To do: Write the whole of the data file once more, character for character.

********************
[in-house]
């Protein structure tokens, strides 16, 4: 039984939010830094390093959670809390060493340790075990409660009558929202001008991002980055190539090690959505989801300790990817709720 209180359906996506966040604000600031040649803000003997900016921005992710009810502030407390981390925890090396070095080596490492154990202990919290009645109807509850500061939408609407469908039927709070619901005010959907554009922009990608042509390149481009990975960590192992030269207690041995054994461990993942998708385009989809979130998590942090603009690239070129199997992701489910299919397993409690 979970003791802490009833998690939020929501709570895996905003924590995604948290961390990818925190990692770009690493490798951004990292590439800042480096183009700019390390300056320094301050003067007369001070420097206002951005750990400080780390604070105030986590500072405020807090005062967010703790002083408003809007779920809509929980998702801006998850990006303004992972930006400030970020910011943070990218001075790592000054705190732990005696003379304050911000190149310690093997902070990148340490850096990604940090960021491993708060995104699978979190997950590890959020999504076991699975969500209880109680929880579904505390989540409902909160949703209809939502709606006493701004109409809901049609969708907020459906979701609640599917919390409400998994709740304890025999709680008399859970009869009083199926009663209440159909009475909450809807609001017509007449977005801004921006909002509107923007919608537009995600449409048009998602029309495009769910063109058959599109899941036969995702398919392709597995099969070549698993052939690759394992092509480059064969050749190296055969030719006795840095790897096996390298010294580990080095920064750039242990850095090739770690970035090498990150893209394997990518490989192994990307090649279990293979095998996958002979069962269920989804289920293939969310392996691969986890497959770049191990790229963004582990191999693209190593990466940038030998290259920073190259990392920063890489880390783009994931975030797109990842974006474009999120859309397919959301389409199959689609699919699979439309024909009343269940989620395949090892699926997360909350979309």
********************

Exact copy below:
[in-house]
């Protein structure tokens, strides 16, 4: 039984939010830094390093959670809390060493340790075990409660009558929202001008991002980055190539090690959505989801300790990817709720 209180359906996506966040604000600031040649803000003997900016921005992710009810502030407390981390925890090396070095080596490492154990202990919290009645109807509850500061939408609407469908039927709070619901005010959907554009922009990608042509390149481009990975960590192992030269207690041995054994461990993942998708385009989809979130998590942090603009690239070129199997992701489910299919397993409690 979970003791802490009833998690939020929501709570895996905003924590995604948290961390990818925190990692770009690493490798951004990292590439800042480096183009700019390390300056320094301050003067007369001070420097206002951005750990400080780390604070105030986590500072405020807090005062967010703790002083408003809007779920809509929980998702801006998850990006303004992972930006400030970020910011943070990218001075790592000054705190732990005696003379304050911000190149310690093997902070990148340490850096990604940090960021491993708060995104699978979190997950590890959020999504076991699975969500209880109680929880579904505390989540409902909160949703209809939502709606006493701004109409809901049609969708907020459906979701609640599917919390409400998994709740304890025999709680008399859970009869009083199926009663209440159909009475909450809807609001017509007449977005801004921006909002509107923007919608537009995600449409048009998602029309495009769910063109058959599109899941036969995702398919392709597995099969070549698993052939690759394992092509480059064969050749190296055969030719006795840095790897096996390298010294580990080095920064750039242990850095090739770690970035090498990150893209394997990518490989192994990307090649279990293979095998996958002979069962269920989804289920293939969310392996691969986890497959770049191990790229963004582990191999693209190593990466940038030998290259920073190259990392920063890489880390783009994931975030797109990842974006474009999120859309397919959301389409199959689609699919699979439309024909009343269940989620395949090892699926997360909350979309």